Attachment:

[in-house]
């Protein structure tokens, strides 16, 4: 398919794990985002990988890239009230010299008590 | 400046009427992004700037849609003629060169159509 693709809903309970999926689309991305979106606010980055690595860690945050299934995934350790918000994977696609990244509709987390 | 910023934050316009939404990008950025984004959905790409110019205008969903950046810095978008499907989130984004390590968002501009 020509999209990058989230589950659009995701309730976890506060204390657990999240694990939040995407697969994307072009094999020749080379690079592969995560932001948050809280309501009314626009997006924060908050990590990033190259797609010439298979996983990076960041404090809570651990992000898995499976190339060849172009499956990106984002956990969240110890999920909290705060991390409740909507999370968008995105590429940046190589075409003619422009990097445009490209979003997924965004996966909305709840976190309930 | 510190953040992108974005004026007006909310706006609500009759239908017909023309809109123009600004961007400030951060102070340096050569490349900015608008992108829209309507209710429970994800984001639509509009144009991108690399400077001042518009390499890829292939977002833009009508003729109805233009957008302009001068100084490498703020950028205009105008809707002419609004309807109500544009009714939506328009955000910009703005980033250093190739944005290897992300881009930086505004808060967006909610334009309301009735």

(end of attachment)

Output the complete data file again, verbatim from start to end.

[in-house]
């Protein structure tokens, strides 16, 4: 398919794990985002990988890239009230010299008590 | 400046009427992004700037849609003629060169159509 693709809903309970999926689309991305979106606010980055690595860690945050299934995934350790918000994977696609990244509709987390 | 910023934050316009939404990008950025984004959905790409110019205008969903950046810095978008499907989130984004390590968002501009 020509999209990058989230589950659009995701309730976890506060204390657990999240694990939040995407697969994307072009094999020749080379690079592969995560932001948050809280309501009314626009997006924060908050990590990033190259797609010439298979996983990076960041404090809570651990992000898995499976190339060849172009499956990106984002956990969240110890999920909290705060991390409740909507999370968008995105590429940046190589075409003619422009990097445009490209979003997924965004996966909305709840976190309930 | 510190953040992108974005004026007006909310706006609500009759239908017909023309809109123009600004961007400030951060102070340096050569490349900015608008992108829209309507209710429970994800984001639509509009144009991108690399400077001042518009390499890829292939977002833009009508003729109805233009957008302009001068100084490498703020950028205009105008809707002419609004309807109500544009009714939506328009955000910009703005980033250093190739944005290897992300881009930086505004808060967006909610334009309301009735």